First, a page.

The principal similarities to Blackberry Mountain were the excellence of the food and invariably polite and friendly staff.
This intimate connection to the land and its people is also evident at the Barn, the property’s award-winning restaurant. Executive chef Cassidee Dabney worked her way up through the ranks to her current preeminence, and her “Foothills Cuisine” is rooted in Appalachian ingredients, as well as products from the surrounding farm. (In addition to growing vegetables, Blackberry Farm keeps livestock and makes cheese, while the chefs forage the nearby woodlands for mushrooms and berries.) The Barn itself is a century-year-old structure that was translocated from the Pennsylvania Dutch country. Today, it is a grand, cavernous space illuminated in the evening chiefly by candles and light from the open kitchen. The experience marries French three-star solemnity — Bernardaud china, sterling silverware, a monumental wine list — with indigenous charm. The servers are drilled but unpretentious, while the affable sommelier, Andy Chabot, is happy to steer you away from the $500 selections, in search of something appropriate but less financially onerous. For our mains we opted for wood-grilled beef rib-eye with smoked-beet purée and horseradish béarnaise, and hickory-smoked poussin with green tomatoes, hen of the woods mushrooms, corn, sassafras and peanuts. Both were memorably delicious.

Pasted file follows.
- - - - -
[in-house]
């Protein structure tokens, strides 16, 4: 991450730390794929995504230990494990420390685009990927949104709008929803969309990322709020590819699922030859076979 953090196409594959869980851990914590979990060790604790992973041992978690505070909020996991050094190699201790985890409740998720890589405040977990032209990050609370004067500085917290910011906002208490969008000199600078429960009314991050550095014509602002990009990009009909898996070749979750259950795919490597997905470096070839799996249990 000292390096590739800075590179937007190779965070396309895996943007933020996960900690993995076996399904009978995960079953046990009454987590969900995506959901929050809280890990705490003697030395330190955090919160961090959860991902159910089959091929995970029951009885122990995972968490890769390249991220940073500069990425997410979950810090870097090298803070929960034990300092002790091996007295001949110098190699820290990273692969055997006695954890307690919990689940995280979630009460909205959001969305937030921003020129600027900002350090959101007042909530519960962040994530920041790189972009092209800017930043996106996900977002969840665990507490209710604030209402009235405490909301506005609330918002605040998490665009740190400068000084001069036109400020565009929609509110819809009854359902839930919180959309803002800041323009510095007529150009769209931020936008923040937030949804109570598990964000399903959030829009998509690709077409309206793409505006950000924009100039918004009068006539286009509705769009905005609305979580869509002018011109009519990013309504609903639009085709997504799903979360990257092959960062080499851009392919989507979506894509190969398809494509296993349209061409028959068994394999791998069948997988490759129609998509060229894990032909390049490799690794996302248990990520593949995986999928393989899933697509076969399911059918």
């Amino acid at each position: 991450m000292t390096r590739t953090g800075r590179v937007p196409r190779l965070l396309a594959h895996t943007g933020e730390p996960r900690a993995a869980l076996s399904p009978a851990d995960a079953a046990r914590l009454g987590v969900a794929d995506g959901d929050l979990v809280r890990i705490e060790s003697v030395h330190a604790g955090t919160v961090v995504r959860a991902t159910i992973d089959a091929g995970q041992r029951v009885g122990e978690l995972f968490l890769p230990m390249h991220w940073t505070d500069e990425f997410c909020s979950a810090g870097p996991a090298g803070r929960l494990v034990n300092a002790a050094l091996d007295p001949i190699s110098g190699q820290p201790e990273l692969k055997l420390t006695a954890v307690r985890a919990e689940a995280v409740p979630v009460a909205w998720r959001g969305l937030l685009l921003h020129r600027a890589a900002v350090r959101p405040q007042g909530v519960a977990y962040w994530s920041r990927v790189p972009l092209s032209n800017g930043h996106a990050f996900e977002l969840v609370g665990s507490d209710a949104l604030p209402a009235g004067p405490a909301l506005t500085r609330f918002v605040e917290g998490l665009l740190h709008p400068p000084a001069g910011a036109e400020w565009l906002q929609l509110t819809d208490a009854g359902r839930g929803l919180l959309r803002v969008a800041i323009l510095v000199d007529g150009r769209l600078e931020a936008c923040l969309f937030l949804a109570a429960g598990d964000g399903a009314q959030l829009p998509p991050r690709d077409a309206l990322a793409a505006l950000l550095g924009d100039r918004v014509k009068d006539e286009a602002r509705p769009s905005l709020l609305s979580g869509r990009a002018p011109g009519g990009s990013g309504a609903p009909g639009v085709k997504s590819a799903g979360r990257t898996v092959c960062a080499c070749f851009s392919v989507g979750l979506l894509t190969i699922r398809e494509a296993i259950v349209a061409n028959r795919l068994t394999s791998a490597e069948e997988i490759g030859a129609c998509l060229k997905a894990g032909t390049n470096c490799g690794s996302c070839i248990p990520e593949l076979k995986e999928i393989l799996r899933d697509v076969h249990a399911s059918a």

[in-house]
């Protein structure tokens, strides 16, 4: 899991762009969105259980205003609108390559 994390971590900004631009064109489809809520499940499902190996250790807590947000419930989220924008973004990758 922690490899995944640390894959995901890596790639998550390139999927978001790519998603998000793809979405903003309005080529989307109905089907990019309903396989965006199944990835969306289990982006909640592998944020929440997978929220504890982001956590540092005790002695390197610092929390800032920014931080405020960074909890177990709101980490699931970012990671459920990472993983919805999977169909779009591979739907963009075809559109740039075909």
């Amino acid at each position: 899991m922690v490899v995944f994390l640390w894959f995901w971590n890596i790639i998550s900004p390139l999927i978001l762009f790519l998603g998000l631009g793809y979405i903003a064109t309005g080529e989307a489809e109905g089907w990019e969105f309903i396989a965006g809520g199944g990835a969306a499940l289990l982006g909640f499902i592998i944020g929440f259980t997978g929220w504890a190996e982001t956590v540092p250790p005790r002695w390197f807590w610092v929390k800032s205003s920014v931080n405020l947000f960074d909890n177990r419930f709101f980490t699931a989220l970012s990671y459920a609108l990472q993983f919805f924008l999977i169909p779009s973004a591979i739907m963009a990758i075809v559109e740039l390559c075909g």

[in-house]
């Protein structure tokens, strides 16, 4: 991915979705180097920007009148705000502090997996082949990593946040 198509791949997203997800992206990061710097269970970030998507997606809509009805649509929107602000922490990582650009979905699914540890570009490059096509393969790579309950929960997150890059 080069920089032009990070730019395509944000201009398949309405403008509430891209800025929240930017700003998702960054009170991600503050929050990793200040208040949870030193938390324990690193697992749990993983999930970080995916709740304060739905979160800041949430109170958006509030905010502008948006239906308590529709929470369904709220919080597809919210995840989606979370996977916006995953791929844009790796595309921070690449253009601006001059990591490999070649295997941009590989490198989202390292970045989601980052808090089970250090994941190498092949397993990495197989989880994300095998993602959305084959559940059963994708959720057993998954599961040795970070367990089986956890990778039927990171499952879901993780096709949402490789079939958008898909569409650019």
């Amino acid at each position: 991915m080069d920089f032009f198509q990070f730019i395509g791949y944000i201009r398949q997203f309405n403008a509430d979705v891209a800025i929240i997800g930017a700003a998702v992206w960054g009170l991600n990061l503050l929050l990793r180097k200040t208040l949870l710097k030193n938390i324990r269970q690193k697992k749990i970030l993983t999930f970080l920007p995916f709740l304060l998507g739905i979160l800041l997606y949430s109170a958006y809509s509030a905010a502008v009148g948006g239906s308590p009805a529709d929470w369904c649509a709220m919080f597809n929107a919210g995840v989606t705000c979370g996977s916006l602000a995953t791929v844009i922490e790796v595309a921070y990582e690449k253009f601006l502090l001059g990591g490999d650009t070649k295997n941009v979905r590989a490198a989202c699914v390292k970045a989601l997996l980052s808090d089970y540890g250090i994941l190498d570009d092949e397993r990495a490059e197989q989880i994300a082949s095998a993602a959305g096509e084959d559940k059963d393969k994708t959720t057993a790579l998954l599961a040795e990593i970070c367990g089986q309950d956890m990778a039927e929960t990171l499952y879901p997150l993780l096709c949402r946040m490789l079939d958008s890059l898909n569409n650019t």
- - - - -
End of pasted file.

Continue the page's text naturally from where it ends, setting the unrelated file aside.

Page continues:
Aside from the pool and the spa, guests at Blackberry Farm find time for activities such as fly-fishing, hiking, clay shooting and horseback riding. A splendid new equestrian facility, located a mile from the main estate, has cheerful and competent staff, who are clearly committed to the Natural Horsemanship techniques it espouses. (Essentially, these involve an effort to understand the psychology of the horse and an attempt to establish a relationship with the animal.) But, ultimately, this is a resort at which the pleasures of the table are the primary attraction.
After a Southern breakfast of Foothills sausage gravy with Cruze Farm buttermilk biscuits, and griddle cakes with brown sugar sour cream and spiced maple syrup, we headed to the Knoxville airport. Along the way, it crossed our minds more than once that two or three days running uphill at Blackberry Mountain might have been a useful antidote to this indulgence. In their respective ways, the two resorts are equally admirable and idyllic. But what I particularly admire is the way in which contrasting properties of a world-class standard are inextricably entangled with a specific location and its inhabitants. Their food and the service would be exceptional in France or northern Italy, but the experience at both Blackberry Farm and Blackberry Mountain is unique to eastern Tennessee.
Sitting on the terrace at the Dogwood restaurant, eating delectable food and gazing at the Smoky Mountains; the fine equestrian center.
The Holly Glade Cottage Suites are rather dark, and their woodland setting can be secluded or claustrophobic according to your point of view.
At the spa, the “Lavender and Vanilla Bourbon Body Drench” isn’t nearly as alarming and alcoholic as it sounds.